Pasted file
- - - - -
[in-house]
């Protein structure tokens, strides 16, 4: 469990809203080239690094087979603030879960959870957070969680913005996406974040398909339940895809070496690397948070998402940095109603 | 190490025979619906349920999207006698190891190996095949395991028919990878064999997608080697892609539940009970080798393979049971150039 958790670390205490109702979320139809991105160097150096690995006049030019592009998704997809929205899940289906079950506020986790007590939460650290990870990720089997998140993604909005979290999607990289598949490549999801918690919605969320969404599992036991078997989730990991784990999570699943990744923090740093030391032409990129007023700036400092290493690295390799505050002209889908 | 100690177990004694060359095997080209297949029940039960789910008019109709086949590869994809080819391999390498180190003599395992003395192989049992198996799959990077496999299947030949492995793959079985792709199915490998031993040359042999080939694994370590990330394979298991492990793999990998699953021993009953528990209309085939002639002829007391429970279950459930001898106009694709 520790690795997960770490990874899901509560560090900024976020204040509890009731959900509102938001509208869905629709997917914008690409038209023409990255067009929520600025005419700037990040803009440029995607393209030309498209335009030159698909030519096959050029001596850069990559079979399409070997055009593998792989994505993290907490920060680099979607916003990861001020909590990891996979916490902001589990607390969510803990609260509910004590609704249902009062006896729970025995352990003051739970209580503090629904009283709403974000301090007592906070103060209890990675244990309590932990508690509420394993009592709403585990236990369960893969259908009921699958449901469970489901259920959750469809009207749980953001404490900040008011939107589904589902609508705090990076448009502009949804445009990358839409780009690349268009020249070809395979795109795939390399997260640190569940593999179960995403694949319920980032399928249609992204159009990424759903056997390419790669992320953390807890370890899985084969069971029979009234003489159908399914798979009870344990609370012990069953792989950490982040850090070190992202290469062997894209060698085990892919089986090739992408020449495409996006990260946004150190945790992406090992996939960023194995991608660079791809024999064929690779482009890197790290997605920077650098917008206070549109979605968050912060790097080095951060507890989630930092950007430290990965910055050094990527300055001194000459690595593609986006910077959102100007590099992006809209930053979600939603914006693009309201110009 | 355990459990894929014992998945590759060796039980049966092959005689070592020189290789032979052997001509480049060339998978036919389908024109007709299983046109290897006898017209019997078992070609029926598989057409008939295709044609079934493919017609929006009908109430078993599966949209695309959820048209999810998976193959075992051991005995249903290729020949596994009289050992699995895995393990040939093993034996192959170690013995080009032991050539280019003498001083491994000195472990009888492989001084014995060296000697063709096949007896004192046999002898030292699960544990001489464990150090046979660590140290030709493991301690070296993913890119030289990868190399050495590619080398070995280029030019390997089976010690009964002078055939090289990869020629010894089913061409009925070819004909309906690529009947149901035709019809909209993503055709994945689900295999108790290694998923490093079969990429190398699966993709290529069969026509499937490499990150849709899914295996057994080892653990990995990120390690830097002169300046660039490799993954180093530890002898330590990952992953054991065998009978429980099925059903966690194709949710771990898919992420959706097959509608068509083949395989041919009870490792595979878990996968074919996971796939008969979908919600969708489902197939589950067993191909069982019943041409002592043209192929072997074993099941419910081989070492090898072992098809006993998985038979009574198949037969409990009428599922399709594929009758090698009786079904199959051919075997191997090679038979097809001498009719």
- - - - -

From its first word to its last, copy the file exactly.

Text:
[in-house]
């Protein structure tokens, strides 16, 4: 469990809203080239690094087979603030879960959870957070969680913005996406974040398909339940895809070496690397948070998402940095109603 | 190490025979619906349920999207006698190891190996095949395991028919990878064999997608080697892609539940009970080798393979049971150039 958790670390205490109702979320139809991105160097150096690995006049030019592009998704997809929205899940289906079950506020986790007590939460650290990870990720089997998140993604909005979290999607990289598949490549999801918690919605969320969404599992036991078997989730990991784990999570699943990744923090740093030391032409990129007023700036400092290493690295390799505050002209889908 | 100690177990004694060359095997080209297949029940039960789910008019109709086949590869994809080819391999390498180190003599395992003395192989049992198996799959990077496999299947030949492995793959079985792709199915490998031993040359042999080939694994370590990330394979298991492990793999990998699953021993009953528990209309085939002639002829007391429970279950459930001898106009694709 520790690795997960770490990874899901509560560090900024976020204040509890009731959900509102938001509208869905629709997917914008690409038209023409990255067009929520600025005419700037990040803009440029995607393209030309498209335009030159698909030519096959050029001596850069990559079979399409070997055009593998792989994505993290907490920060680099979607916003990861001020909590990891996979916490902001589990607390969510803990609260509910004590609704249902009062006896729970025995352990003051739970209580503090629904009283709403974000301090007592906070103060209890990675244990309590932990508690509420394993009592709403585990236990369960893969259908009921699958449901469970489901259920959750469809009207749980953001404490900040008011939107589904589902609508705090990076448009502009949804445009990358839409780009690349268009020249070809395979795109795939390399997260640190569940593999179960995403694949319920980032399928249609992204159009990424759903056997390419790669992320953390807890370890899985084969069971029979009234003489159908399914798979009870344990609370012990069953792989950490982040850090070190992202290469062997894209060698085990892919089986090739992408020449495409996006990260946004150190945790992406090992996939960023194995991608660079791809024999064929690779482009890197790290997605920077650098917008206070549109979605968050912060790097080095951060507890989630930092950007430290990965910055050094990527300055001194000459690595593609986006910077959102100007590099992006809209930053979600939603914006693009309201110009 | 355990459990894929014992998945590759060796039980049966092959005689070592020189290789032979052997001509480049060339998978036919389908024109007709299983046109290897006898017209019997078992070609029926598989057409008939295709044609079934493919017609929006009908109430078993599966949209695309959820048209999810998976193959075992051991005995249903290729020949596994009289050992699995895995393990040939093993034996192959170690013995080009032991050539280019003498001083491994000195472990009888492989001084014995060296000697063709096949007896004192046999002898030292699960544990001489464990150090046979660590140290030709493991301690070296993913890119030289990868190399050495590619080398070995280029030019390997089976010690009964002078055939090289990869020629010894089913061409009925070819004909309906690529009947149901035709019809909209993503055709994945689900295999108790290694998923490093079969990429190398699966993709290529069969026509499937490499990150849709899914295996057994080892653990990995990120390690830097002169300046660039490799993954180093530890002898330590990952992953054991065998009978429980099925059903966690194709949710771990898919992420959706097959509608068509083949395989041919009870490792595979878990996968074919996971796939008969979908919600969708489902197939589950067993191909069982019943041409002592043209192929072997074993099941419910081989070492090898072992098809006993998985038979009574198949037969409990009428599922399709594929009758090698009786079904199959051919075997191997090679038979097809001498009719």